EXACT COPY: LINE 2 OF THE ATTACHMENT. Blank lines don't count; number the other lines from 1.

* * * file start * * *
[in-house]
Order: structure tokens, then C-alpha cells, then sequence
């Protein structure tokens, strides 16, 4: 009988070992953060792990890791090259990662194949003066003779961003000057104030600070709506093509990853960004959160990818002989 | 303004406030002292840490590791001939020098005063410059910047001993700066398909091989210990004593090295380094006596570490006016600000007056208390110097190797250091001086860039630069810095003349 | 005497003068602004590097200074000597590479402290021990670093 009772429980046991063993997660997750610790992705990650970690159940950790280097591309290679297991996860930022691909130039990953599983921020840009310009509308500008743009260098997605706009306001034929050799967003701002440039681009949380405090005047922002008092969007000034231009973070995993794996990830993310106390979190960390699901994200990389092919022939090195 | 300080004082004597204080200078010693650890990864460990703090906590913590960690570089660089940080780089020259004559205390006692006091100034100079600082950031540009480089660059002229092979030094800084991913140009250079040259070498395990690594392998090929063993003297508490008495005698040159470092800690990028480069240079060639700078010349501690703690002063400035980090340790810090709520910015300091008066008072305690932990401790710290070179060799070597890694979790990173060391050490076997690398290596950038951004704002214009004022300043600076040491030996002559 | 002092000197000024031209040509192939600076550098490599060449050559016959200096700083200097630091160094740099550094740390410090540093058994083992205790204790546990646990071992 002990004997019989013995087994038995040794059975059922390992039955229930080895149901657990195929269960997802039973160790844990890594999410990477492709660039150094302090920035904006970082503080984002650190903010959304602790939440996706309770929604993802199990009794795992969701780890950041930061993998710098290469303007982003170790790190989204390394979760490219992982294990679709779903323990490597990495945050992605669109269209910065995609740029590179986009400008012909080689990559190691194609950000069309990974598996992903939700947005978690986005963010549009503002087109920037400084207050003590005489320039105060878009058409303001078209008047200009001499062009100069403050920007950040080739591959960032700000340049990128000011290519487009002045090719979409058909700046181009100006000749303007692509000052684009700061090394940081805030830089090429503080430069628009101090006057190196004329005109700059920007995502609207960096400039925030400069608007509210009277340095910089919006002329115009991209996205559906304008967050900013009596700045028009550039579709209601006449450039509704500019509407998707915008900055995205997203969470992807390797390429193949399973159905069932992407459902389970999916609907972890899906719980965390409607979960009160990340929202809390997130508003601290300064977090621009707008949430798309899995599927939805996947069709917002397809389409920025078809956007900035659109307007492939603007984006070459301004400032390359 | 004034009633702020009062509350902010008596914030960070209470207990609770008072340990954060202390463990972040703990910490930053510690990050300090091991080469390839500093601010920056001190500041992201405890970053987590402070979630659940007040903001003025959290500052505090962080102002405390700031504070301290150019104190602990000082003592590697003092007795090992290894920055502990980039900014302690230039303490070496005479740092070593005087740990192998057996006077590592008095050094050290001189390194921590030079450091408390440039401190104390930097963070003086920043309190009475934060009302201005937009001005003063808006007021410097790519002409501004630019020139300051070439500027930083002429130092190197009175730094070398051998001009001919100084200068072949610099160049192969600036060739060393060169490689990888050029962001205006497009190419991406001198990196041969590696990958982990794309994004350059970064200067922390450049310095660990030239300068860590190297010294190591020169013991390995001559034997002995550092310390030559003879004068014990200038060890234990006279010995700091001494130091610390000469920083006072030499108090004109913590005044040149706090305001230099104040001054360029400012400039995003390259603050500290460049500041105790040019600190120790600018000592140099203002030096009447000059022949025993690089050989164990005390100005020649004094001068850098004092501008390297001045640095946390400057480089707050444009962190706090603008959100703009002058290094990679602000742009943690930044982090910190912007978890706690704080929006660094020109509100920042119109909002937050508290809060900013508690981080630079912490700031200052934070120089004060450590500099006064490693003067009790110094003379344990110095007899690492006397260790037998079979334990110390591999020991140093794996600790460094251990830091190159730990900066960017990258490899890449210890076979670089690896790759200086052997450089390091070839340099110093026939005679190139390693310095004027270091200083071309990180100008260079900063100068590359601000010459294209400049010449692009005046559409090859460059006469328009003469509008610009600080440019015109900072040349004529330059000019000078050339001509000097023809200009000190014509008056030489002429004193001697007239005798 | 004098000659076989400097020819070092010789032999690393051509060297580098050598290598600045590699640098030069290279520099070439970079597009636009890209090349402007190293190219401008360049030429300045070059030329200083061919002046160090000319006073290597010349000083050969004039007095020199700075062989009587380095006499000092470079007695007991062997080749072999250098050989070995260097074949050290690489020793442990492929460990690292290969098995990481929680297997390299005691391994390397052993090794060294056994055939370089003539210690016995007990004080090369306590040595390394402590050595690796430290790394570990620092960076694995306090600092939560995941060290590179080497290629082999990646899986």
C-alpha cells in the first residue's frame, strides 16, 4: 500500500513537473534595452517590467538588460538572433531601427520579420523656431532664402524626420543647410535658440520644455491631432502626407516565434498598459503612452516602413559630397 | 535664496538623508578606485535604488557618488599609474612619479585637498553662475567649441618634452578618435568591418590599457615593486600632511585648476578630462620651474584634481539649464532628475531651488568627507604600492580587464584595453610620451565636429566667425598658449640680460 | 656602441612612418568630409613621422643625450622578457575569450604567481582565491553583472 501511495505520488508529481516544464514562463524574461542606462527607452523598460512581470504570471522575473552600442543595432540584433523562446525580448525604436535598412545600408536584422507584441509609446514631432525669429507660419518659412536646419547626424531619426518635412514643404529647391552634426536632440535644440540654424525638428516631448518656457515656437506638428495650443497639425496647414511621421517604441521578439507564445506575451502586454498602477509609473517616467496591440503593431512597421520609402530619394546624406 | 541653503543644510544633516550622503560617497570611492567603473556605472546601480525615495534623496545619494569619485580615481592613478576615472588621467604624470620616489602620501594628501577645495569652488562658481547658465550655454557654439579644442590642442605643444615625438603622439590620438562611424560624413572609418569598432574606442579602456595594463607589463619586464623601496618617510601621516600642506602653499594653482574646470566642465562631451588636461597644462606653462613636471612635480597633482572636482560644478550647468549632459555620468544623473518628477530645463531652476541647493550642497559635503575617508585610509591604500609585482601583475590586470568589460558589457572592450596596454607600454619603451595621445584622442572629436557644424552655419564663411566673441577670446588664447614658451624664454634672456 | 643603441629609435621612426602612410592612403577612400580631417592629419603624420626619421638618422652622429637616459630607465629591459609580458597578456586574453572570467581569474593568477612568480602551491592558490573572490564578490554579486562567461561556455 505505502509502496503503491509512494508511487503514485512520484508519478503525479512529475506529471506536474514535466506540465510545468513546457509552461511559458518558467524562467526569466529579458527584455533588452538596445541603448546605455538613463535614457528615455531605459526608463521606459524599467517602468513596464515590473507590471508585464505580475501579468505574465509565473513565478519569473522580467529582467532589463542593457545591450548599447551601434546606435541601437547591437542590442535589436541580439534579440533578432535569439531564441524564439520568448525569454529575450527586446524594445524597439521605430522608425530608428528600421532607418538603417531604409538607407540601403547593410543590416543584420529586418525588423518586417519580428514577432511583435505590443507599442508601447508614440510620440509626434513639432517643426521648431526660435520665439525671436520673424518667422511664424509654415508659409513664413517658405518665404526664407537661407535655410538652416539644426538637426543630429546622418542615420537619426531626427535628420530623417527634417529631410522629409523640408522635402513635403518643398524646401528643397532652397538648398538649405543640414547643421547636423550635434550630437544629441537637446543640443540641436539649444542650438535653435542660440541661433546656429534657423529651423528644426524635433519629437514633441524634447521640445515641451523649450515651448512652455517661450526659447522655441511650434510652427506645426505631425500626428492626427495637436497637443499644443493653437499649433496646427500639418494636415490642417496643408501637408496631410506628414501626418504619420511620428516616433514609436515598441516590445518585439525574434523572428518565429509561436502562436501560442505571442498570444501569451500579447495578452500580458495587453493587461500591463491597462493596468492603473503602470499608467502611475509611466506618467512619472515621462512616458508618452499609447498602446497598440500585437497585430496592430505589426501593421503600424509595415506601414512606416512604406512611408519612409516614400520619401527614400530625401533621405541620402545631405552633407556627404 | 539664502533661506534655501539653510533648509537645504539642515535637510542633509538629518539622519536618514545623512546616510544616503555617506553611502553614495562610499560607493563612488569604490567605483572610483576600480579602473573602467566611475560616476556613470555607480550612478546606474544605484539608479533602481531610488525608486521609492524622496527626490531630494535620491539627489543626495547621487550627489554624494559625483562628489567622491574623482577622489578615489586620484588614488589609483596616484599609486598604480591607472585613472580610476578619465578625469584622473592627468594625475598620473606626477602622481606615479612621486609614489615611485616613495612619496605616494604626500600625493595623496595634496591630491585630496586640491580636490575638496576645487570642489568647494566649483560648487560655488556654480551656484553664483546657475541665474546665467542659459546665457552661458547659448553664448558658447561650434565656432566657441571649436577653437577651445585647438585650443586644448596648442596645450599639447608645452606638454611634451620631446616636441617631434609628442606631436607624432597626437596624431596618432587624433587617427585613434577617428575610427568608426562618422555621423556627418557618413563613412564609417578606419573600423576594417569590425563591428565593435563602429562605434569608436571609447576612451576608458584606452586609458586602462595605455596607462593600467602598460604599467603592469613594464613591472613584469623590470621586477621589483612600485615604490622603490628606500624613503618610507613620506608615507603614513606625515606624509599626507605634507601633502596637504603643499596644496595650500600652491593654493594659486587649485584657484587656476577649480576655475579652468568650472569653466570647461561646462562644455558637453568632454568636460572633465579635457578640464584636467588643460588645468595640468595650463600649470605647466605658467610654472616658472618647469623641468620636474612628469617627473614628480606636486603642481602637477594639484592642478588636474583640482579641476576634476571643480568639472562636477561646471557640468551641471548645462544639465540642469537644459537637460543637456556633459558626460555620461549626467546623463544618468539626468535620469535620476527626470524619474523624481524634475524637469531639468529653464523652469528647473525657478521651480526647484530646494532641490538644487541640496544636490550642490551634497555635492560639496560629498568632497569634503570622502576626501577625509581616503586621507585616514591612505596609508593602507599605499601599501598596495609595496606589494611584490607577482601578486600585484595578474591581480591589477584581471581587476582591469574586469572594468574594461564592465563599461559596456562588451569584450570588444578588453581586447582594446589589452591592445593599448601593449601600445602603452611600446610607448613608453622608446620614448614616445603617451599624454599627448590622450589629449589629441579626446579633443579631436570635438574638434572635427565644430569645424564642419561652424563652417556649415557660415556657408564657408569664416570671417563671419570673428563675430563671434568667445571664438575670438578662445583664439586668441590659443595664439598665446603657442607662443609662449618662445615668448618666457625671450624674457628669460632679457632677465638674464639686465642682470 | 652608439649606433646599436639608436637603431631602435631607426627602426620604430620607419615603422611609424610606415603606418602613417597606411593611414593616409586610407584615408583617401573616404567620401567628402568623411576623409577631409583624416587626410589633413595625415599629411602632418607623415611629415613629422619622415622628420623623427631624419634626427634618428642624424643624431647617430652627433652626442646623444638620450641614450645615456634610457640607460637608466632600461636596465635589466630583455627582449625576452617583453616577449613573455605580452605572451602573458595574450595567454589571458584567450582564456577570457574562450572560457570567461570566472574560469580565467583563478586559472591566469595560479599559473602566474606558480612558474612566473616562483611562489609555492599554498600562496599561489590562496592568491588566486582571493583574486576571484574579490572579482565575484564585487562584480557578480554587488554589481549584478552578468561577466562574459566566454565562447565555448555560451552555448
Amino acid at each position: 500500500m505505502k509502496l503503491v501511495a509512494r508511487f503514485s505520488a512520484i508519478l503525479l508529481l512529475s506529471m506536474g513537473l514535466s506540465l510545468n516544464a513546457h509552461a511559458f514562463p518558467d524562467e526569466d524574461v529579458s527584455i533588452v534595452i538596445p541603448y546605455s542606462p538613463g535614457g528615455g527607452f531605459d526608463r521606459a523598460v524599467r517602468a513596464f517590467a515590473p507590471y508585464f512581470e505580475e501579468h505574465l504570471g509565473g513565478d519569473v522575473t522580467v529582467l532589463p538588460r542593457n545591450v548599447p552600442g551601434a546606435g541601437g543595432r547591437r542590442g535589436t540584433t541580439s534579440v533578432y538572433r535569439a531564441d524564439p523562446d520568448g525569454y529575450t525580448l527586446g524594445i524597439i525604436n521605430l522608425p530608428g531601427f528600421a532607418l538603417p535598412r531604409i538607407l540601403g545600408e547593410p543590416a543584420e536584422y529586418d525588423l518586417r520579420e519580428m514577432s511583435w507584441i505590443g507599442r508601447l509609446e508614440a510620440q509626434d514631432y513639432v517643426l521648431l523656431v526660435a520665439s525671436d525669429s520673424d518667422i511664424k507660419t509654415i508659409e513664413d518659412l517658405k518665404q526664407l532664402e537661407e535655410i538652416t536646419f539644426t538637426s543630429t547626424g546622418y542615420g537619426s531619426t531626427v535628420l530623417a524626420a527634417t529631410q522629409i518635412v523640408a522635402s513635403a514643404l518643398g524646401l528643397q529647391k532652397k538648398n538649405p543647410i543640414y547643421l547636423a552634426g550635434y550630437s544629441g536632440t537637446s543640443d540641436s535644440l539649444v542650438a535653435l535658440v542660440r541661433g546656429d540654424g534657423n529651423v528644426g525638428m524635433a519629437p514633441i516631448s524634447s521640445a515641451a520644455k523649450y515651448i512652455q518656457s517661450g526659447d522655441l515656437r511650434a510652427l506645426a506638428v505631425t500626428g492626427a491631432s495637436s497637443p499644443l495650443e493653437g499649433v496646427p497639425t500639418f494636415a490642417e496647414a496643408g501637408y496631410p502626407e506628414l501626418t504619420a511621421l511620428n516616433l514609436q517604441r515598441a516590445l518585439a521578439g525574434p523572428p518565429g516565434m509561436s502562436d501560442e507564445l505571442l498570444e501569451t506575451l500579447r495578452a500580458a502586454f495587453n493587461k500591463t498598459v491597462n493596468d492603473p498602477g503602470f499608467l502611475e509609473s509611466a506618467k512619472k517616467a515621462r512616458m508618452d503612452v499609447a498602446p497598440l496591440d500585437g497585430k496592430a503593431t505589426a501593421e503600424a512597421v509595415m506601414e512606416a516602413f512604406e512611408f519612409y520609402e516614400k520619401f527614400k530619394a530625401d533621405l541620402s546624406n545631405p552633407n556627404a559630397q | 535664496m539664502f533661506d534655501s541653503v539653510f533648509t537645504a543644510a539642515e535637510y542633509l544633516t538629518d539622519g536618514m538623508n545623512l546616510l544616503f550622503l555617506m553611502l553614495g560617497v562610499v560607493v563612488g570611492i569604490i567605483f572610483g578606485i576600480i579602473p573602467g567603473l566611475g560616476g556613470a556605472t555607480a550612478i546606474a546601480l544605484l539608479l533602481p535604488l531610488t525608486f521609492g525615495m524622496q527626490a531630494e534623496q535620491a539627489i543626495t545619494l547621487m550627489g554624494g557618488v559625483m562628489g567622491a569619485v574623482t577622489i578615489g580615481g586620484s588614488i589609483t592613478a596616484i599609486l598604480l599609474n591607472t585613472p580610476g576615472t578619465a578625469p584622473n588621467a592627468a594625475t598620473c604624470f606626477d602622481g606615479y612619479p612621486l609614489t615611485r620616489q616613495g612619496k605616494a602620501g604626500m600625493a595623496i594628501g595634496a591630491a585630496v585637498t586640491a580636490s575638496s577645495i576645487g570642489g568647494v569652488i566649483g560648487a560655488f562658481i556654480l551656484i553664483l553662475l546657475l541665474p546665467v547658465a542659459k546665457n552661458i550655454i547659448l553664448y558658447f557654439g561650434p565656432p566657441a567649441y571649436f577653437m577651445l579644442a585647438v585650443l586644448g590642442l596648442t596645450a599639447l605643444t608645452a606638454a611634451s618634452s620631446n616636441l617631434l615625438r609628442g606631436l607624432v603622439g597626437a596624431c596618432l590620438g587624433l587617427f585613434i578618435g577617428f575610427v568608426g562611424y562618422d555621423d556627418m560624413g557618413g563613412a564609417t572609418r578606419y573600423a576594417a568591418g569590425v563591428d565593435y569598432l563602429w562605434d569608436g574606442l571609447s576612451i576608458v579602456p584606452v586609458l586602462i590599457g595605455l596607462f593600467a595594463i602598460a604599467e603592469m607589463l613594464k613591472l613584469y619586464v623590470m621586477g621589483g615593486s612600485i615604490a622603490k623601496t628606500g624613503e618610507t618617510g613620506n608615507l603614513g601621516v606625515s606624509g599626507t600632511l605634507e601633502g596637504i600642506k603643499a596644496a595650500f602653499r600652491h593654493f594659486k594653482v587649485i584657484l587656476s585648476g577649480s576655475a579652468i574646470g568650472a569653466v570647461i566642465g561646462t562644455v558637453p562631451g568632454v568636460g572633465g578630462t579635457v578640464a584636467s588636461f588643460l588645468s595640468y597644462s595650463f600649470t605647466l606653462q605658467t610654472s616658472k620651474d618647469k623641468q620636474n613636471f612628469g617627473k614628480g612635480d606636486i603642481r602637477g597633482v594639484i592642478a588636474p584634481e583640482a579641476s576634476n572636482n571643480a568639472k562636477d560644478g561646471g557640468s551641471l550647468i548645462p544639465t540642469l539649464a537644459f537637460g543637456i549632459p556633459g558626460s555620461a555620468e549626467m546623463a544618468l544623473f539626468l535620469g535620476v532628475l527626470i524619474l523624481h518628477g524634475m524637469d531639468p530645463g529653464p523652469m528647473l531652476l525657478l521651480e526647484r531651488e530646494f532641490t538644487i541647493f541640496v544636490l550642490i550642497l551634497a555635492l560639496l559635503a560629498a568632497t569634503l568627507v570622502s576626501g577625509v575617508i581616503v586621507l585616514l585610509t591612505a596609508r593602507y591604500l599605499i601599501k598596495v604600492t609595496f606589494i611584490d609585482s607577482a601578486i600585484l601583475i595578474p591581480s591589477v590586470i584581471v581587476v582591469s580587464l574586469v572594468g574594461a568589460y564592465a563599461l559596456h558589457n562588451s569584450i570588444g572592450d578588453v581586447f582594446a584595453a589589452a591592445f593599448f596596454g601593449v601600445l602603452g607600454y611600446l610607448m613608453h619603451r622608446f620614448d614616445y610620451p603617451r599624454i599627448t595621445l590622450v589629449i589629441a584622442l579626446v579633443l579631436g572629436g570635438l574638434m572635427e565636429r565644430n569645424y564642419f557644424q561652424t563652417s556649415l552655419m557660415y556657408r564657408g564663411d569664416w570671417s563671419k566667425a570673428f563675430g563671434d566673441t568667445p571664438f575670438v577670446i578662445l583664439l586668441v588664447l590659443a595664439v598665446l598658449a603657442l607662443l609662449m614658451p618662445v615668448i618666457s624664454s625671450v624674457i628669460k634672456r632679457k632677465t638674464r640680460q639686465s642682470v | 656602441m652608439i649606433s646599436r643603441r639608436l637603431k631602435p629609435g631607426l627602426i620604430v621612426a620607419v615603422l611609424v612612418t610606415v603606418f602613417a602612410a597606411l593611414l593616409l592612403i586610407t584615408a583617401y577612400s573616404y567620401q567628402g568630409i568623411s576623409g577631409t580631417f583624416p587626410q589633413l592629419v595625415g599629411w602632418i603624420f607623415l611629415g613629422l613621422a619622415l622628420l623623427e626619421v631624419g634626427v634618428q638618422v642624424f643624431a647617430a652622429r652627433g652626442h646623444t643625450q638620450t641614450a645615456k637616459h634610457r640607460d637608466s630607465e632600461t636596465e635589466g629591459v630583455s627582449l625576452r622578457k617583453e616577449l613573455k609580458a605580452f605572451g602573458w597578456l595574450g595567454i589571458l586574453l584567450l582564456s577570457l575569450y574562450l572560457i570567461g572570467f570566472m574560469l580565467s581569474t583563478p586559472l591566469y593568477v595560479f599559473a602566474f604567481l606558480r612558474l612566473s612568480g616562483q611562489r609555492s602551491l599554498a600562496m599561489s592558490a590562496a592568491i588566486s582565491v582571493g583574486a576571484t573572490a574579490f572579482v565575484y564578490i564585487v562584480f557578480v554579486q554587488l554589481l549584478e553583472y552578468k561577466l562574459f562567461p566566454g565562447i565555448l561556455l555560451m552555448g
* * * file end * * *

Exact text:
Order: structure tokens, then C-alpha cells, then sequence